Saturday 13 February 2016

More red faces

We scanned the rest of the wetland area, but no other bittern, but we did have greenfinch and chaffinch, our first of the tour! Can’t believe it had taken so long, but there we have it!  There were also shovelor, pukeko, swamp harriers, great cormorants, and black swans around, so plenty to watch and enjoy.

We then decided to hit the road and head off towards Whitianga.  We made a stop in Tairua for coffee, and then up over the windy section to Whitianga.  With time in our pockets we headed down to a spot to watch some of the local NZ dotterel on the beach, probably our last of the trip.  We then grabbed some lunch and checked into our accommodation, before heading down to the marina to jump on our afternoon pelagic.

We boarded ‘Sapphire’ with Ian our skipper and headed out, seeing an Eastern reef egret on the way, and before long the first fluttering shearwaters, white-fronted terns, and several Arctic skuas that were chasing the terns.  A couple of little penguins also slipped past in the water.  It was another beautiful day, although overcast, but as we headed out the sun started to show through the clouds and it gradually became brighter and brighter.  The sea was almost flat calm with just a slight swell, so perfect conditions…perhaps too perfect!

We made a couple of scenic stops, and cruised past a rocky island where we spied a New Zealand fur seal lounging about, and then headed out into deeper water.  A few Buller’s shearwaters and white-faced storm-petrels started to appear, but overall it was fairly quiet bird-wise.  After a bit more travelling we arrived at a point we liked the look of, and stopped to put some chum in the water.  It didn’t take too long for a couple of Buller’s shearwaters to swing by, and then flesh-footed shearwaters and black petrels to come in.  White-faced storm-petrels bounced about in the slick, feeding on droplets of oil and bits of fish.  Then we spotted our first Pterodroma petrels, hoping for Pycroft’s petrel, but almost all of the first ten or so birds that passed seemed to be Cook’s.  Over the course of the next hour and a half we had about 25 Pterodromas pass by close enough to get decent views of, and most of them appeared to be Cook’s.  However, there were at least two birds that were definite Pycroft’s with shorter bills, darker head and shawl patterns, and more bulky chested appearance.  As our time drew to a close we spotted several more Pycroft’s and then gradually started to head back in.  We passed through a band of birds streaming back towards the Mercury Islands, and almost all of these appeared to be Pycroft’s, so we saw probably another ten birds.  Two very fleeting little shearwaters also put in an appearance, and as we got closer, more fluttering shears, etc.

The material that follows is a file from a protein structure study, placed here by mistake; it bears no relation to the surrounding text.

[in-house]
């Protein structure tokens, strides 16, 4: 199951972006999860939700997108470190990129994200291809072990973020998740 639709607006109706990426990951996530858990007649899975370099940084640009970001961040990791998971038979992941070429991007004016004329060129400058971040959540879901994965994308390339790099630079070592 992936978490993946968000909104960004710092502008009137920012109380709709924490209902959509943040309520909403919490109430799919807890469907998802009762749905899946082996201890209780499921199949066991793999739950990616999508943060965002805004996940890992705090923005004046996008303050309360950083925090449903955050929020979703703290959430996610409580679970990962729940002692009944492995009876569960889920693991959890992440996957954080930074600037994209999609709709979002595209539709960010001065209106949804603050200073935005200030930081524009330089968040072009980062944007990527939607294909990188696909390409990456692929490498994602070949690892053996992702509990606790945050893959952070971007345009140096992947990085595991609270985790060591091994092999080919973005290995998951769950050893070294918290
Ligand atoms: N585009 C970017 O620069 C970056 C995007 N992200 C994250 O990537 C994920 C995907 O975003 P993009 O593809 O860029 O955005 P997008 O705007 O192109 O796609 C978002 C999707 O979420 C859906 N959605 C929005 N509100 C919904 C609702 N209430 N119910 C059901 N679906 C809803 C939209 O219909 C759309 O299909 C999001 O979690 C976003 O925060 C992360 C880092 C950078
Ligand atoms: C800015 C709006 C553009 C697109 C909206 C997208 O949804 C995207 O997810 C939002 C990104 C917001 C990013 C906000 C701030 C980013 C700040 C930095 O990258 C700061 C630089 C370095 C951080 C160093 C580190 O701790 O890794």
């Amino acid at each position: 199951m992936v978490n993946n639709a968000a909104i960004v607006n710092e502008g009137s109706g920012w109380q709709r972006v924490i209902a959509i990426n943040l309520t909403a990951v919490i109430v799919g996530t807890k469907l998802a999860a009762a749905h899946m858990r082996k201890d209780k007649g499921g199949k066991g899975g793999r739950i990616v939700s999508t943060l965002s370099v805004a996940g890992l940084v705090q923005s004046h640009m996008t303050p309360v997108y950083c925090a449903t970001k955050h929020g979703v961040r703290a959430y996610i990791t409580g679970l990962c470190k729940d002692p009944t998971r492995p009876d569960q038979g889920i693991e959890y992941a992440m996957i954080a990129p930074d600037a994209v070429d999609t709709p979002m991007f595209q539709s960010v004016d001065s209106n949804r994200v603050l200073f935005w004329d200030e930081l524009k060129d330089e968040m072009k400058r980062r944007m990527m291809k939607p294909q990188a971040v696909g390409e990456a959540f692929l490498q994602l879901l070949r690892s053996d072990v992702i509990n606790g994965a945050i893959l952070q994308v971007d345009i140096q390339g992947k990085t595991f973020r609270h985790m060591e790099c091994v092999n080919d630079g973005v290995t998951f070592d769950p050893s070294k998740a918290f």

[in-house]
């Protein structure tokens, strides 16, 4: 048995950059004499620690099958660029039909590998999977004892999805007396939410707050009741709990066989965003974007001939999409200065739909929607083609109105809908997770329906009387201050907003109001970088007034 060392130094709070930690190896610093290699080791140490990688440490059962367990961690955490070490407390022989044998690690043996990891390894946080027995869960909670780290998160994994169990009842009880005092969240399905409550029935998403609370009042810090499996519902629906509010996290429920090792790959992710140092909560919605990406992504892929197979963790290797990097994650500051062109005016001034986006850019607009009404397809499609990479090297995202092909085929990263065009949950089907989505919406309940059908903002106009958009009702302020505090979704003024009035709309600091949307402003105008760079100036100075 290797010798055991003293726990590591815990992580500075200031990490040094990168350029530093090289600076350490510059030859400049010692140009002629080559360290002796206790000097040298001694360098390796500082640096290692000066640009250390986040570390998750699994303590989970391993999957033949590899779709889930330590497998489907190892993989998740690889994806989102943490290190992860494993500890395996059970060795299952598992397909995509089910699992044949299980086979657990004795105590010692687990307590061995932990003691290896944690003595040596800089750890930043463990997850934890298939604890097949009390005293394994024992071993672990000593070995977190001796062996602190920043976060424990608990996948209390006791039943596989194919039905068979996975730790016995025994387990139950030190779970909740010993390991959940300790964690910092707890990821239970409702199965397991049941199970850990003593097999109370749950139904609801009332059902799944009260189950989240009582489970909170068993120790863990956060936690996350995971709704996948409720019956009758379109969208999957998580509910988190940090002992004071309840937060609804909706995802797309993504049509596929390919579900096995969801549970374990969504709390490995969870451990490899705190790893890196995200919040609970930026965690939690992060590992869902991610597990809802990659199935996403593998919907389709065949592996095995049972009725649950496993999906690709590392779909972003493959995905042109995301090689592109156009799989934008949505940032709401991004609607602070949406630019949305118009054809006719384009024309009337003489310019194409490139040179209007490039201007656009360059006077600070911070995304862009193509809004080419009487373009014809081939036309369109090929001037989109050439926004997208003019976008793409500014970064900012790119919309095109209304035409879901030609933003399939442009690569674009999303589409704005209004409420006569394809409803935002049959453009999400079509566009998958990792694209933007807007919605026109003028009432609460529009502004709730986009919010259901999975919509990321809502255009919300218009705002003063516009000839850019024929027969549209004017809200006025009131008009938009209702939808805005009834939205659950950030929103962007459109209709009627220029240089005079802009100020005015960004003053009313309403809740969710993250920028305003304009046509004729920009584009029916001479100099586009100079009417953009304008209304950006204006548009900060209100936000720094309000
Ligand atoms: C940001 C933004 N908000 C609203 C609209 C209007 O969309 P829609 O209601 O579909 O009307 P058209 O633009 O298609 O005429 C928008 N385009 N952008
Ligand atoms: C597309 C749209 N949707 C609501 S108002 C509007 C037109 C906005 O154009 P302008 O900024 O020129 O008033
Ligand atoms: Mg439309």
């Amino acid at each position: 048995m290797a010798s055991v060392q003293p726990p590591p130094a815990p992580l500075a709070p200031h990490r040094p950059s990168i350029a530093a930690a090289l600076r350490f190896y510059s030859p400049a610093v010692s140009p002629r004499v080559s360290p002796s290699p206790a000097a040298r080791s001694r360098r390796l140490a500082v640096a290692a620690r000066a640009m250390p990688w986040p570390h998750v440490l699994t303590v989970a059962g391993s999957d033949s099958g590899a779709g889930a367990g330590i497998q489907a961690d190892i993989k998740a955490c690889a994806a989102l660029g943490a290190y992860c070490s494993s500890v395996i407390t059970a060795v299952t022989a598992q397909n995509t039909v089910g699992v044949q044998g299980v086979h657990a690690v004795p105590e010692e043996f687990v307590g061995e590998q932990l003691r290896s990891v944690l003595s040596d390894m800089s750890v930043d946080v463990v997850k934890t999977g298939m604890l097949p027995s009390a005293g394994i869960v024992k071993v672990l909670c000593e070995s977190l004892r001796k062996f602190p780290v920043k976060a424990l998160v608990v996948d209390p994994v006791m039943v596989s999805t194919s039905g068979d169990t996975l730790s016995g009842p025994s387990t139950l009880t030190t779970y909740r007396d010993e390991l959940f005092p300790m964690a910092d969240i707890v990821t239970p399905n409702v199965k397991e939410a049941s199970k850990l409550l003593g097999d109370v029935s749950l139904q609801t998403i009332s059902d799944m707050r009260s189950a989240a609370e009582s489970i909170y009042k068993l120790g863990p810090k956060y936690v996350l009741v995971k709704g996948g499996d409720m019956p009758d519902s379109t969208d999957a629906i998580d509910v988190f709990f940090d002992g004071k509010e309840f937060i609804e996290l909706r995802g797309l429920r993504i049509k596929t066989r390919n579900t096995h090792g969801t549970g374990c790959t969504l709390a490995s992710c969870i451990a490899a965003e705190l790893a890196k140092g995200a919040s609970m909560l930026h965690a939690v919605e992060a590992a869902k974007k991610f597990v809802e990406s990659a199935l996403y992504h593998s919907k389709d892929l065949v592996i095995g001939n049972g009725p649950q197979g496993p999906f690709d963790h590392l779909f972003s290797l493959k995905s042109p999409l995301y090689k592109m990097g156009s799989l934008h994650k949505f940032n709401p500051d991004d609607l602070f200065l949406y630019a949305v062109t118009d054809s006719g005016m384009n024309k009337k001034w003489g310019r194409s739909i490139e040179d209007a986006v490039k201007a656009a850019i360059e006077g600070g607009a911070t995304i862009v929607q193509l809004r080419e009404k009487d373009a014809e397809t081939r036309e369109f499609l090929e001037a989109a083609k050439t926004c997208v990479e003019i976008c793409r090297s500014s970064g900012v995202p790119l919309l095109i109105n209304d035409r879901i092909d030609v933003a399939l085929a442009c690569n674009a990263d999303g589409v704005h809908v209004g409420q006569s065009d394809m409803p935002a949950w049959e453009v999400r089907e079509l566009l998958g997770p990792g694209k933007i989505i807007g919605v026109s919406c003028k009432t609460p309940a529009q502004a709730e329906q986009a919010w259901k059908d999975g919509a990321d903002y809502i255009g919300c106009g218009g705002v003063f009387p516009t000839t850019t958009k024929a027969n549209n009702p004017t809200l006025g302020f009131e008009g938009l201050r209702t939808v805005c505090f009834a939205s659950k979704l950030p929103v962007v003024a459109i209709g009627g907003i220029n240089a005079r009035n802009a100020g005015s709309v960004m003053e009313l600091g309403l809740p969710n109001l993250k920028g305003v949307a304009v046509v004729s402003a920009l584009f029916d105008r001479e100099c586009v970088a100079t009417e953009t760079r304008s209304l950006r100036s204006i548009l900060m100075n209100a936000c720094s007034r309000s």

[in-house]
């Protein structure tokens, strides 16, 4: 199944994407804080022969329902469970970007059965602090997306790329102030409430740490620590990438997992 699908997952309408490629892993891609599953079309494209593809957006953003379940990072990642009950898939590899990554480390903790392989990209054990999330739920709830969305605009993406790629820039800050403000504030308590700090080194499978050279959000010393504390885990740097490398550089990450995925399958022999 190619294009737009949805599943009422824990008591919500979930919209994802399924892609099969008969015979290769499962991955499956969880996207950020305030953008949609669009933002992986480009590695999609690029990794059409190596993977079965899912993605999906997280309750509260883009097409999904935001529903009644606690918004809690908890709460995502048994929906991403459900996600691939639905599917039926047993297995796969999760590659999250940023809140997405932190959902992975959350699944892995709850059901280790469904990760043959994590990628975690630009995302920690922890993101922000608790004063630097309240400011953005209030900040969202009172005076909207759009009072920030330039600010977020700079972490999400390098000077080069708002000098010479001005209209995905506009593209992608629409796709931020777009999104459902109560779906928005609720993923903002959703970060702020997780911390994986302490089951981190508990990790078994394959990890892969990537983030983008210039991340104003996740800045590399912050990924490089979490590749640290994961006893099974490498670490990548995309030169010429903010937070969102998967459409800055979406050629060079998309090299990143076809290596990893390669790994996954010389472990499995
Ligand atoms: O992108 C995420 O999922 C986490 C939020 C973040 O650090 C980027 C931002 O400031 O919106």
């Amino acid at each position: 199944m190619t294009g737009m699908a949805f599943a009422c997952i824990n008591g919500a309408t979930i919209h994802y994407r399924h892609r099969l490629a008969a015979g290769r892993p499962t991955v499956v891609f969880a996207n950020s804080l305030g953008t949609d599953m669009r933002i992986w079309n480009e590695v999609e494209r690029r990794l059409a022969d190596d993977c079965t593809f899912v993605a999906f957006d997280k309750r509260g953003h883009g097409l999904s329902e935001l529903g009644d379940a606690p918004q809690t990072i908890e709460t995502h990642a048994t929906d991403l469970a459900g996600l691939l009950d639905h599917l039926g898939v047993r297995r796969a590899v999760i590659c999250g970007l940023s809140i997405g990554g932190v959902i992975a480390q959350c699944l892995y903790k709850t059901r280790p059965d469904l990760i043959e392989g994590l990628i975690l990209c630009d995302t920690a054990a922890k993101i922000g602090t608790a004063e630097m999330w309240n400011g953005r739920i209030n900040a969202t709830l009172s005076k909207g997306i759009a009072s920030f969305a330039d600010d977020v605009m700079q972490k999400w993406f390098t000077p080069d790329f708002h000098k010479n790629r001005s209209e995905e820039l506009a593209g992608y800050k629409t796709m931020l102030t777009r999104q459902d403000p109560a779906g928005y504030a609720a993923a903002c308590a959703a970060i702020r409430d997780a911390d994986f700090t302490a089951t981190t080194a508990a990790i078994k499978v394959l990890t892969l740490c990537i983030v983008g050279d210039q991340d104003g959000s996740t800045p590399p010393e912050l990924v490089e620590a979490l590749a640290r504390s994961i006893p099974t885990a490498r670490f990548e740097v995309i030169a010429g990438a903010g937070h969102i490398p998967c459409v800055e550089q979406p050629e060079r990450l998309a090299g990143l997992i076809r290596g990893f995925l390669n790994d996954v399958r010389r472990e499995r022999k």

Arriving back at the Marina after an excellent afternoon on the water, we were all famished and headed to a nearby restaurant for another great meal and a few drinks!  Everyone will sleep well tonight!

Day total – Seen = 50 + 1 heard (Canada goose); new for the trip = 5; total for the trip to date = 106

Bird of the day – Bittern x1, ???????

Waiting for the fog to clear

Bittern in the sunshine

New Zealand dotterel on the lawn

Checking out the scenery


Black petrel swimming on the water

Cook's petrel in flight showing the upper surface

Pycroft's petrel flying low to the water

Flesh-footed shearwater in flight

White-faced storm-petrel in flight bouncing off the water

Beautiful Mercury Bay

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